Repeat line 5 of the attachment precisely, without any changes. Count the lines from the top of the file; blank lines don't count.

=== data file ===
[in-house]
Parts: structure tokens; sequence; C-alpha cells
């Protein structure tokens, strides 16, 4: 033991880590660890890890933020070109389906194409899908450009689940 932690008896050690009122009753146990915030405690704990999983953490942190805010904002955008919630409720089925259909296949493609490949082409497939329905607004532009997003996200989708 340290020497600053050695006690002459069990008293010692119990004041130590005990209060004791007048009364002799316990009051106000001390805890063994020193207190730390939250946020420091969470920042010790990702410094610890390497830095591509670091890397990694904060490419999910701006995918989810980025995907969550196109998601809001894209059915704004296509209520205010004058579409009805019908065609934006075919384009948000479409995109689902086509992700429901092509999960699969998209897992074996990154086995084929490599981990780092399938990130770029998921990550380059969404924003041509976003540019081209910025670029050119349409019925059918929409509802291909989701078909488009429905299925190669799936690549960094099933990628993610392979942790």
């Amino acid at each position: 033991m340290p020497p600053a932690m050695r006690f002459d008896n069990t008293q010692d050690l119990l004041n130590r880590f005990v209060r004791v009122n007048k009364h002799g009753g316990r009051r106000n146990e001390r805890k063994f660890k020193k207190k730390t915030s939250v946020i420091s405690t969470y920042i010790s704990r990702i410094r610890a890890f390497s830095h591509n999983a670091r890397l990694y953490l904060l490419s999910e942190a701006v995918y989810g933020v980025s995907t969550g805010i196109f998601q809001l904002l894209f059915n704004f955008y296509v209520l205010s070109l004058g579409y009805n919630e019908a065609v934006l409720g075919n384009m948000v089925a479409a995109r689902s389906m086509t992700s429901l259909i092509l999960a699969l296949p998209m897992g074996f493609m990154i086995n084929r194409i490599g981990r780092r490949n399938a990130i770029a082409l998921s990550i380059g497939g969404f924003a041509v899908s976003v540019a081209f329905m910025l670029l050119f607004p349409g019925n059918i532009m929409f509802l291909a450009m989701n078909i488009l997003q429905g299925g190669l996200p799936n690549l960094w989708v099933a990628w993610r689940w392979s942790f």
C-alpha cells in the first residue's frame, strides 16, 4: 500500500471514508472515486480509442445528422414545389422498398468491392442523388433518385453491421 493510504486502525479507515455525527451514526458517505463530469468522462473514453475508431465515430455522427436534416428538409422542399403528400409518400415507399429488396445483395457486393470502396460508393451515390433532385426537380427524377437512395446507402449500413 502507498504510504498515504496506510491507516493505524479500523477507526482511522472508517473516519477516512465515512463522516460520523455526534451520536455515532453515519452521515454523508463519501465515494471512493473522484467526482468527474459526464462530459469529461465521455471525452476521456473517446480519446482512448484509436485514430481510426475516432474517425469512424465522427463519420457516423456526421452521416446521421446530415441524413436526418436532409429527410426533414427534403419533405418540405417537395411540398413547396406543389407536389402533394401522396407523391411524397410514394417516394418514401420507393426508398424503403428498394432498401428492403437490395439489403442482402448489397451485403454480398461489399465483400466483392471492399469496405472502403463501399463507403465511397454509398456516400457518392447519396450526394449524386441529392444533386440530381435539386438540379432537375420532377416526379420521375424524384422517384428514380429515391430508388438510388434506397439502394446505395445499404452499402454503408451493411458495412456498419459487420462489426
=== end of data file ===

C-alpha cells in the first residue's frame, strides 16, 4: 500500500471514508472515486480509442445528422414545389422498398468491392442523388433518385453491421 493510504486502525479507515455525527451514526458517505463530469468522462473514453475508431465515430455522427436534416428538409422542399403528400409518400415507399429488396445483395457486393470502396460508393451515390433532385426537380427524377437512395446507402449500413 502507498504510504498515504496506510491507516493505524479500523477507526482511522472508517473516519477516512465515512463522516460520523455526534451520536455515532453515519452521515454523508463519501465515494471512493473522484467526482468527474459526464462530459469529461465521455471525452476521456473517446480519446482512448484509436485514430481510426475516432474517425469512424465522427463519420457516423456526421452521416446521421446530415441524413436526418436532409429527410426533414427534403419533405418540405417537395411540398413547396406543389407536389402533394401522396407523391411524397410514394417516394418514401420507393426508398424503403428498394432498401428492403437490395439489403442482402448489397451485403454480398461489399465483400466483392471492399469496405472502403463501399463507403465511397454509398456516400457518392447519396450526394449524386441529392444533386440530381435539386438540379432537375420532377416526379420521375424524384422517384428514380429515391430508388438510388434506397439502394446505395445499404452499402454503408451493411458495412456498419459487420462489426